Over one-third of post-abortive women experience this disturbing result

abortion, abortion regret, depression

A new meta-analysis of psychiatric literature has confirmed that women are at risk of depression after undergoing an abortion, despite frequent claims to the contrary from the abortion industry.

Published last month in BMC Psychiatry, the study authors noted that post-abortive depression is a “common problem for all women of reproductive age.” In order to see if those trends held up globally, they analyzed 15 studies across the world — specifically, China, Germany, Iran, Australia, Kenya, Jordan, Kosovo, Denmark, Lithuania, Turkey, and the Netherlands.

Overall, the rate of post-abortion depression ranged from as low as 8% to as high as 85%; on average, the prevalence of depression after abortion was found to be 34.5%. The study authors further found that depression rates tended to be highest in Asia, and lowest in Europe. Looking at World Health Organization (WHO)-designated regions, the Mediterranean region — which consists of West Asia, North Africa, the Horn of Africa, and Central Asia — had the highest interval rate, with the European region having the lowest. The authors noted they could not find a study on post-abortion depression from the WHO Regional Office for South East Asia and the Region of the Americas.

READ: Abortion did not solve my ‘problem.’ It sent me into a deep depression.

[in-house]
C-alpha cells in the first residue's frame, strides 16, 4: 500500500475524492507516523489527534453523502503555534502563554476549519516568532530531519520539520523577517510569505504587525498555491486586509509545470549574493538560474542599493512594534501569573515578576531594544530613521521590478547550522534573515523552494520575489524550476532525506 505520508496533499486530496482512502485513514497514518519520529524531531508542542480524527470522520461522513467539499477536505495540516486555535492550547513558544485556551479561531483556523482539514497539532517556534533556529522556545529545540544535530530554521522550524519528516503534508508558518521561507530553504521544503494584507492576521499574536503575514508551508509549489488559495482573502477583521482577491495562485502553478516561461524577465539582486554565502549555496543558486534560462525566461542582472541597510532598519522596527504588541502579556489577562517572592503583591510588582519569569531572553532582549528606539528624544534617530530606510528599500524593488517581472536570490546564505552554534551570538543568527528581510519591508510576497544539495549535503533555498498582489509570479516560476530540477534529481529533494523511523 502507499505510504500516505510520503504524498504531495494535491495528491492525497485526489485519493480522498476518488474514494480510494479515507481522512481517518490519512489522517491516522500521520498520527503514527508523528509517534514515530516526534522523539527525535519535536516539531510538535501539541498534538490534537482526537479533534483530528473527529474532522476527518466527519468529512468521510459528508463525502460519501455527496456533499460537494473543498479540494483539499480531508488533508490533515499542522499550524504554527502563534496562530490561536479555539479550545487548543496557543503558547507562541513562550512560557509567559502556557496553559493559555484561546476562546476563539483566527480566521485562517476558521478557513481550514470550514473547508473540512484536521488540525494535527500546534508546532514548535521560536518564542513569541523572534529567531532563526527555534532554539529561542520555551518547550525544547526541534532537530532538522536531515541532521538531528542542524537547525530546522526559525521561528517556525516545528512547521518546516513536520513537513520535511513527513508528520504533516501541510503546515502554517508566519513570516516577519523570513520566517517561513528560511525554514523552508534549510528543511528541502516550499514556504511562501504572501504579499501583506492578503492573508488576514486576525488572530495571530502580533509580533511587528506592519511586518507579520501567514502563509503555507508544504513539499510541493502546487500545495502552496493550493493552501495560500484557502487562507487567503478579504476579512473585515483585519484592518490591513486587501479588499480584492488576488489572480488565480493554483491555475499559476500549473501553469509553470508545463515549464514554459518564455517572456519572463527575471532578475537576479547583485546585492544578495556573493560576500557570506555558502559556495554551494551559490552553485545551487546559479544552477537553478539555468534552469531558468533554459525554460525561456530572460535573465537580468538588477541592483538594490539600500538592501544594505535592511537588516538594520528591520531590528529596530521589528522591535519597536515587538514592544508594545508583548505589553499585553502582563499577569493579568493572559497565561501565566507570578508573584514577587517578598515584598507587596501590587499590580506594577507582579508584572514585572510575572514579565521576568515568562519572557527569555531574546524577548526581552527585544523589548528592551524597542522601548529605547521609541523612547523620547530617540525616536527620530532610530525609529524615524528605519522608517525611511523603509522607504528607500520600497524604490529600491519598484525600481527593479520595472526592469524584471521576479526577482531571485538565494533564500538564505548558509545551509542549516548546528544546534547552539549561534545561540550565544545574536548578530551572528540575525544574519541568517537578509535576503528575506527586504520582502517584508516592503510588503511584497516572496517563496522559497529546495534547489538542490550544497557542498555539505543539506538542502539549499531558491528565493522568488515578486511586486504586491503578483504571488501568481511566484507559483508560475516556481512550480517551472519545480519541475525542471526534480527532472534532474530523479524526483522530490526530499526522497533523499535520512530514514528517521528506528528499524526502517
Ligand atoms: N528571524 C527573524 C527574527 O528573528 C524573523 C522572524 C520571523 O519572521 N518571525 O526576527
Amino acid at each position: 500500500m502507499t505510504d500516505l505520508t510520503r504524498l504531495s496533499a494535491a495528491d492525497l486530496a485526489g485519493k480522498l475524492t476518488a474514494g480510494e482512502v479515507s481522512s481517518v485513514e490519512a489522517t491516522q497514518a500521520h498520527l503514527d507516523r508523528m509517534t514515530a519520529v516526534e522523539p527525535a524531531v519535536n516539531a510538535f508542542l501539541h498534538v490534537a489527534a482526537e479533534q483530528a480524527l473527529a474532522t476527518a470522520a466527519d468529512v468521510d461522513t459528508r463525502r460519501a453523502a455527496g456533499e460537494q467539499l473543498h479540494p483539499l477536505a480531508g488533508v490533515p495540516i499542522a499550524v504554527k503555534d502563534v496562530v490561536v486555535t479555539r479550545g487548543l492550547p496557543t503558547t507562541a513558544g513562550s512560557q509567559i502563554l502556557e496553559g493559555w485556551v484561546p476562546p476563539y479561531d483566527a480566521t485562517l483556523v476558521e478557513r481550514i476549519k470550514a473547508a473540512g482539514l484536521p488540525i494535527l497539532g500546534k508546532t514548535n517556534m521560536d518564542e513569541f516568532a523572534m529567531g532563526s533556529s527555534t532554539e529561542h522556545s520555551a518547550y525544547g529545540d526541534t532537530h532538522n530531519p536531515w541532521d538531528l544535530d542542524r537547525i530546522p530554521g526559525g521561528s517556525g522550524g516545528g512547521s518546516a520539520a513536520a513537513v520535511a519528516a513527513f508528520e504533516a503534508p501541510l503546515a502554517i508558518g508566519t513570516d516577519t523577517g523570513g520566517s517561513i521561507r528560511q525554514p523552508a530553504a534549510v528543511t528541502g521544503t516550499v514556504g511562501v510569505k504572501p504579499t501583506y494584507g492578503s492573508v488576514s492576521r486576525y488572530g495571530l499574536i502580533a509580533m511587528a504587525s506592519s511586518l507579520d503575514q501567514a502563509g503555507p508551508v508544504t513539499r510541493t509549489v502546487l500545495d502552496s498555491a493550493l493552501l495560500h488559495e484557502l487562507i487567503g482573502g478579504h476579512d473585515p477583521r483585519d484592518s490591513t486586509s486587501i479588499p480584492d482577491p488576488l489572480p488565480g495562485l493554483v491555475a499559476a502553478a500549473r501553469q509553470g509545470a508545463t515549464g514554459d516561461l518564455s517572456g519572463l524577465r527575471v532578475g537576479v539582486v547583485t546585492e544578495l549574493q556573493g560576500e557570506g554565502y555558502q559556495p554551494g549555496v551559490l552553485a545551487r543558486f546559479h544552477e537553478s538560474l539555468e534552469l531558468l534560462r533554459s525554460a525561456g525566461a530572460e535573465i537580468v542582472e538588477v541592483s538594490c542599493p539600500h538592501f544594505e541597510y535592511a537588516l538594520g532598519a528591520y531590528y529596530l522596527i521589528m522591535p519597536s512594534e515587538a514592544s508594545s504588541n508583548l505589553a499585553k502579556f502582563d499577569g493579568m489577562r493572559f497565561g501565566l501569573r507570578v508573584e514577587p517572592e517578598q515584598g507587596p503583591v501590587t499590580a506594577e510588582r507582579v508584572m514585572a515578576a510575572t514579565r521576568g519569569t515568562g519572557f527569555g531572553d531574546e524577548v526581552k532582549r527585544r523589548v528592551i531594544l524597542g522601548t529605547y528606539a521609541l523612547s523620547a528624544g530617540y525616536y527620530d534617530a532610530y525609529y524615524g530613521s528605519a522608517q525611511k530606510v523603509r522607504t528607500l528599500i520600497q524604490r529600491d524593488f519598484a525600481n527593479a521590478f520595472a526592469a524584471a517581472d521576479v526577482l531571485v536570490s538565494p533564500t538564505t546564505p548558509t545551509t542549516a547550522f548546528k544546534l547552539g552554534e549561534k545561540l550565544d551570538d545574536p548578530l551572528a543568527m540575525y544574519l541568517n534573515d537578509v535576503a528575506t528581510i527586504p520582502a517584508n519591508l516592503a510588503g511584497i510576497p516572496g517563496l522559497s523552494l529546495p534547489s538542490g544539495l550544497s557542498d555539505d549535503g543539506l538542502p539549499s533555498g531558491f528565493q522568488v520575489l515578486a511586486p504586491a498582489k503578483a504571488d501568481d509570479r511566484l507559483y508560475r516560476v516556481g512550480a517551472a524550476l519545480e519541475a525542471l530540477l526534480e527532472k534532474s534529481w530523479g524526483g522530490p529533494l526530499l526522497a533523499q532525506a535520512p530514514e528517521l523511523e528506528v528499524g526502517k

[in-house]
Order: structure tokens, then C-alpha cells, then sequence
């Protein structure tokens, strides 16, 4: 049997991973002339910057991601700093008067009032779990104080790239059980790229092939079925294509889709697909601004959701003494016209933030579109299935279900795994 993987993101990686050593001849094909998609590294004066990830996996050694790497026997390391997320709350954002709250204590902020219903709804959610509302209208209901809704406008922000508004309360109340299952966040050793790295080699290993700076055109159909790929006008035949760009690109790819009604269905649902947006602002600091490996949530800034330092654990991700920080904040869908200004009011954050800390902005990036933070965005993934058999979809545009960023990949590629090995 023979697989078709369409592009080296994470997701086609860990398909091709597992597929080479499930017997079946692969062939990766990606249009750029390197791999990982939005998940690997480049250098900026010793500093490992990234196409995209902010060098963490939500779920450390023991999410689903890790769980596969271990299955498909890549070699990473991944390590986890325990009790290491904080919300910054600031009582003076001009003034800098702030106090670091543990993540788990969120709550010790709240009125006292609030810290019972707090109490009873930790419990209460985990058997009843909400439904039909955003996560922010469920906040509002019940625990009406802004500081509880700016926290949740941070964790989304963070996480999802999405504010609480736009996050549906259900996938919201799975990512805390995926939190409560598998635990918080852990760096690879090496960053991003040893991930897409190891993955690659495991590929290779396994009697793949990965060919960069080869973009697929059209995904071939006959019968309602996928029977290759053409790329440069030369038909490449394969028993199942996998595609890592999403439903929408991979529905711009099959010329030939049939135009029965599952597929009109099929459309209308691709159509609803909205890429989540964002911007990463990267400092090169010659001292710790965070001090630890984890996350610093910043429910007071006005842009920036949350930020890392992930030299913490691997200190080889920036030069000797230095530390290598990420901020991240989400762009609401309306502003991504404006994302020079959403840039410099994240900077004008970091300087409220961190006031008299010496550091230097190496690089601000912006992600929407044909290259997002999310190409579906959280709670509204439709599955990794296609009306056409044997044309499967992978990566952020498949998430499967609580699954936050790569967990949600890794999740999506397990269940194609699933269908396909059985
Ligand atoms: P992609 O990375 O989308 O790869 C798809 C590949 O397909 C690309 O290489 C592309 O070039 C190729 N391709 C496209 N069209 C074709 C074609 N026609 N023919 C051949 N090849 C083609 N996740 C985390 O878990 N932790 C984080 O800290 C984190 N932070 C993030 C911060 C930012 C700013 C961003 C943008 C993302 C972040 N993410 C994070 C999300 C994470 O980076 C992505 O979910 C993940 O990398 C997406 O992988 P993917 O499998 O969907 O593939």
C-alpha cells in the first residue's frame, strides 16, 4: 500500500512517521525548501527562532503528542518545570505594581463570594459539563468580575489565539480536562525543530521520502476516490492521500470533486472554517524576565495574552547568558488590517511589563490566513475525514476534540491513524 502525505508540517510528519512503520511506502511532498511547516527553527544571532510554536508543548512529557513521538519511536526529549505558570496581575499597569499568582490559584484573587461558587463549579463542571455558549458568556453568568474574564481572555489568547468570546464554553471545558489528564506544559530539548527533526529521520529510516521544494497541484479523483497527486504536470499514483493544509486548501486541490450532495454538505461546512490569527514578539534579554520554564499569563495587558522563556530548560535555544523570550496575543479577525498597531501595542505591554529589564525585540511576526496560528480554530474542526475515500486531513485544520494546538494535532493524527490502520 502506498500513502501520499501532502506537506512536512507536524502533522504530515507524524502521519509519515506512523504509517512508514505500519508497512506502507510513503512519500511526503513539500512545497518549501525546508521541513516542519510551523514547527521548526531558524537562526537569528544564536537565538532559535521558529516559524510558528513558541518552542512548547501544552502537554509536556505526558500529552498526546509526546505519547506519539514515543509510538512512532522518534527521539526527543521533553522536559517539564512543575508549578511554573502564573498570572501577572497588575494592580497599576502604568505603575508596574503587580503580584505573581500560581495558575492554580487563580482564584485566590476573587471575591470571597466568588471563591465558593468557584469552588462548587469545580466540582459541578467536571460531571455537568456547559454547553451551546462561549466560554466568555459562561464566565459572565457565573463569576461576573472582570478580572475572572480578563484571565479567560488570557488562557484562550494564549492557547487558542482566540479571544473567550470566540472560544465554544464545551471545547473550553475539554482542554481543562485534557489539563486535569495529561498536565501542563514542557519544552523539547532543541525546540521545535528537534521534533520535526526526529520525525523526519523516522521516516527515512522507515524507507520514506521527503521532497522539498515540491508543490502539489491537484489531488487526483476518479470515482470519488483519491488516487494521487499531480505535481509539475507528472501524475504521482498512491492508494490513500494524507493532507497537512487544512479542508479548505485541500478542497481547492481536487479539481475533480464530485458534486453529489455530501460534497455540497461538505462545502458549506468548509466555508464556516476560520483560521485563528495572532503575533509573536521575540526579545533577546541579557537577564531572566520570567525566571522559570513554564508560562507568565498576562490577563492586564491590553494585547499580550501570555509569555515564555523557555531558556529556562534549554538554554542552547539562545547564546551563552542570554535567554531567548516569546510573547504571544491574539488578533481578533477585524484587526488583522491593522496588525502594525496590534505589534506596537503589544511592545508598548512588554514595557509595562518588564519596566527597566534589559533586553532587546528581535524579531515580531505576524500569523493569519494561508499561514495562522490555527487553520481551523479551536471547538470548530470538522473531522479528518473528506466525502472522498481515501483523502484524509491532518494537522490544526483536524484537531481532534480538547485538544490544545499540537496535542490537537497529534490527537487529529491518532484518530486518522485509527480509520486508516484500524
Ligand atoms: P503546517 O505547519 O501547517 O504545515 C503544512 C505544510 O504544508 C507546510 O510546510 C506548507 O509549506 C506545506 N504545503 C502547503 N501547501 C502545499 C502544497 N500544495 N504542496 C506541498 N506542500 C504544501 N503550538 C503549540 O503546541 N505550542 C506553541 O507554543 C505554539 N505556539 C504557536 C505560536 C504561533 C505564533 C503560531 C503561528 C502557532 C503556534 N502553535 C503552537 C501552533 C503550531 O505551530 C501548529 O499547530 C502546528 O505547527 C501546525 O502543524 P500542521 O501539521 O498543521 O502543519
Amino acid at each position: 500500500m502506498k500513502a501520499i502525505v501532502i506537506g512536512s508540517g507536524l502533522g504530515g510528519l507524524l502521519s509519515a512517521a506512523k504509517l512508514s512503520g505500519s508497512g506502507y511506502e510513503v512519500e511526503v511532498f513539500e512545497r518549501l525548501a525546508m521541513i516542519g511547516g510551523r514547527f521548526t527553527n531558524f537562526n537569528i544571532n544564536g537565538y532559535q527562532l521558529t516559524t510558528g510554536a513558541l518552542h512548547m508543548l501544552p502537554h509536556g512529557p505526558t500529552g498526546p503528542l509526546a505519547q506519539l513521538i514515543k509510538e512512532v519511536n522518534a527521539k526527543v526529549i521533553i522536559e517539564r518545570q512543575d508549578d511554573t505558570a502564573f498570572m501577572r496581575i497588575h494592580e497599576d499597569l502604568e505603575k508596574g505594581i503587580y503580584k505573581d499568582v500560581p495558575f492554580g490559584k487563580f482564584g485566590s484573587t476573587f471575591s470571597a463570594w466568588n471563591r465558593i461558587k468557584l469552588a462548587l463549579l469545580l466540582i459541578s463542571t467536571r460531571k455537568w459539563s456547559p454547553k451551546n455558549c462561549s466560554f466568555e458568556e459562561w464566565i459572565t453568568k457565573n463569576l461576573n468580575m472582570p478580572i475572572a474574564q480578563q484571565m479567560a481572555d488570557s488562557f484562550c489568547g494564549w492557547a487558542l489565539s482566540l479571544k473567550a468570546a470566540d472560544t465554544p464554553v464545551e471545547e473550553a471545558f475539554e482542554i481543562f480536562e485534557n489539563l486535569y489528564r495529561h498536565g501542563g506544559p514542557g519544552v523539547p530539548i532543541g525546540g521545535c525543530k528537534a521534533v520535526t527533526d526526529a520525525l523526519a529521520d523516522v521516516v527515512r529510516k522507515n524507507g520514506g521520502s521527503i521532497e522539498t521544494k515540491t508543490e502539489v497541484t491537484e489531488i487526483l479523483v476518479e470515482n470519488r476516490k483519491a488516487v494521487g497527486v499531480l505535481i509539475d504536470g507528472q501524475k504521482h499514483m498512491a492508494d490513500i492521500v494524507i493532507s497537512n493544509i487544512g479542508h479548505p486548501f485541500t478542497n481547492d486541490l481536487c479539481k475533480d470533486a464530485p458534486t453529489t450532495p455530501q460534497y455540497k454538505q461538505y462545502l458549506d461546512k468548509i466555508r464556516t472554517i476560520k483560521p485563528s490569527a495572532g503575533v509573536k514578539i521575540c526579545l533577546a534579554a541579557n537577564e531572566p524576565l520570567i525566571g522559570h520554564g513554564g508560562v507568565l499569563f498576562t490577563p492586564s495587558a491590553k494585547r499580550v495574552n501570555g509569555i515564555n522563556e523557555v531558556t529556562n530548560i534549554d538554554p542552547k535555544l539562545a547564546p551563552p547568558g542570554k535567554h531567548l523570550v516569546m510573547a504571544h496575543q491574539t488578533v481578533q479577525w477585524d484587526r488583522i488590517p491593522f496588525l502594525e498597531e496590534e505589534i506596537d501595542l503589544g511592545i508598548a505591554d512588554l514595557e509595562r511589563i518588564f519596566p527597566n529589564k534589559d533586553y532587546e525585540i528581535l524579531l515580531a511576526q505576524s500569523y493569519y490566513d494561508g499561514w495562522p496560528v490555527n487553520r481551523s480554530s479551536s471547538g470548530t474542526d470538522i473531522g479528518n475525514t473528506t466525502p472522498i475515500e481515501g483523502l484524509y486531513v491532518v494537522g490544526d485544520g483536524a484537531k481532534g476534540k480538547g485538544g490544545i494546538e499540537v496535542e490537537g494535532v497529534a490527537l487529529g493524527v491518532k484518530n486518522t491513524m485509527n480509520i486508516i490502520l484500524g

Furthermore, women from lower-income nations were more likely to experience post-abortion depression compared to women from higher-income nations, though even for higher-income nations, the rates were higher than those found in previous analyses. The study authors concluded, “Individuals who have undergone an abortion should receive additional care and psychological support from healthcare providers, as well as their spouse, family, and community.”

Studies have long found a link between abortion and depression, despite the problem-riddled Turnaway Study, which claimed that women are damaged when they are denied abortions. Whether the pregnancies were wanted or unwanted, women still had much higher risks of depression and suicidal ideation after abortion. Yet there is a concerted effort to hide these results, which interfere with the narrative that abortion doesn’t affect women in any way.

One researcher, David Fergusson, said he was pressured not to publish his study, which he refused to do, despite being pro-abortion. He explained, “I’m pro-choice but I’ve produced results which, if anything, favor a pro-life viewpoint.”

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